Nearly 3,000 items of cricket equipment and clothing weighing just under a tonne from our Sports Kit Recycling programme arrived in Pakistan to enable schools affected by flooding to rebuild their sports curriculums and help children return to a sense of normality.
Working in partnership with the British High Commission in Pakistan along with the England and Wales Cricket Board (ECB) and local partners, the sports diplomacy delivery is part of a wider UK Government focus in supporting Pakistan’s resilience in the aftermath of the floods via education development.
The Lord’s Taverners would like to thank IAG Cargo for donating their expertise and resources to allow this humanitarian delivery to happen.
The announcement of the donation of equipment was made at a ‘Welcome the Return of England Test Cricket to Pakistan’ hosted by the British High Commission attended by notable sports and media personalities, political figures, representatives from the ECB and PCB as well as cricket players who were set to play Test cricket in Pakistan for the first time in 17 years.
The return of the England Test team comes amid a standout year for UK-Pakistan sporting and cultural ties, coinciding with the 75-year anniversary of UK-Pakistan relations, the Birmingham Commonwealth Games, the England T20 Pakistan cricket tour and the World Cup T20 England-Pakistan final. The Tests mark a highpoint, as 2022 draws to a close.
The return of England cricket has coincided with a strong focus on the power of sports diplomacy – with both tours taking place following devastation caused by floods. Both the ECB and cricketers contributed to the UK’s DEC Pakistan flood appeal which raised over £30m to provide lifesaving aid to those affected.
Ahead of these Test Matches, the ECB in collaboration with the Lords Taverners, British Airways, IAG Cargo, Football for Peace and the Sarwar Foundation are shipping in 1 tonne of cricket kit to enable schools affected by flooding to rebuild their sports curriculums and help children return to a sense of normality.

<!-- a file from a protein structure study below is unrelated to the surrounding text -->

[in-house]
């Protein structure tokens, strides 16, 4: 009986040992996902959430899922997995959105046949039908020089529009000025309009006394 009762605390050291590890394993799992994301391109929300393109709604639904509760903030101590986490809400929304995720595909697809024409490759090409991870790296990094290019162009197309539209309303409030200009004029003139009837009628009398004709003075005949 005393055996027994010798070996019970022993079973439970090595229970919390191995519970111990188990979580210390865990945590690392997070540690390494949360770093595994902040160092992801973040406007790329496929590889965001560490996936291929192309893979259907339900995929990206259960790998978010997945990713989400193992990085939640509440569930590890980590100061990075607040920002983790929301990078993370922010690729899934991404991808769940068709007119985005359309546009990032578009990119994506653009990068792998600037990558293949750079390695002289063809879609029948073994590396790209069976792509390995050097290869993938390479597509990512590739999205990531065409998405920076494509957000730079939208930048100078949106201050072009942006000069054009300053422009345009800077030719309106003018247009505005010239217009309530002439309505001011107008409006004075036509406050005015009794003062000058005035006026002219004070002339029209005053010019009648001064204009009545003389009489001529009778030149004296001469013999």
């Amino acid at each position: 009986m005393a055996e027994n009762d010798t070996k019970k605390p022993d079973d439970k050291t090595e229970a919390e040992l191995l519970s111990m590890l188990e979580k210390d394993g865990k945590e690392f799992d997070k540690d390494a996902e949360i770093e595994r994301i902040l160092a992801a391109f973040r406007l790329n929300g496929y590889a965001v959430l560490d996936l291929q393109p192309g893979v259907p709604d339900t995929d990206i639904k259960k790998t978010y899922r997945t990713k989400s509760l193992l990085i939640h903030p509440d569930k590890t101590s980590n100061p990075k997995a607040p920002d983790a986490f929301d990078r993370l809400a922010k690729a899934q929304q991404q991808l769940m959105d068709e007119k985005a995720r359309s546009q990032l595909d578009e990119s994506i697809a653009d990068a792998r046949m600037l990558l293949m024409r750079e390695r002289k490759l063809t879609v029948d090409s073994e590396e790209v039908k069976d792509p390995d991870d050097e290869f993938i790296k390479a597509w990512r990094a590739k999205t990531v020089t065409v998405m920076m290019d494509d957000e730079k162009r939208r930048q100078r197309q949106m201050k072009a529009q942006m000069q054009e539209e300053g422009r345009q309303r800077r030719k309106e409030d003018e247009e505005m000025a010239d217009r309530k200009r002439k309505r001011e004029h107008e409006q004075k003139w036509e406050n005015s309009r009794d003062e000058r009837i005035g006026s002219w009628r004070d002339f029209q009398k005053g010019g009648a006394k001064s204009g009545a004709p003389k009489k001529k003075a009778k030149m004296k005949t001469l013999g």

Through its programmes, the UK is currently supporting 40,000 marginalised children in the country with back-to-school kits including essential textbooks and delivering an accelerated learning programme to 30,000 children to help them catch up on lost learning due to flood disruption.
The British High Commissioner, Dr Christian Turner said the following: “The return of the England Men’s Test cricket team to Pakistan is good for cricket, good for Pakistan and good for UK-Pakistan relations. The ECB, England cricketers and the Lord’s Taverners have been excellent ambassadors for the UK through their donations to the DEC flood appeal and their recent kit donations to flood affected schools, which will improve the long-term mental wellbeing of children.”
England batter Ollie Pope said: “We’re delighted to return to Pakistan for this historic Test tour after such an exciting T20 series earlier this year. We’re grateful for the warm welcome we have received but also know that many communities have been impacted severely by the floods. It’s great to see so many different organisations coming together to arrange this donation of cricket equipment and hopefully it will go a small way to ensuring that children in some of the affected areas can still benefit from all the good that cricket can do as they try to recover.”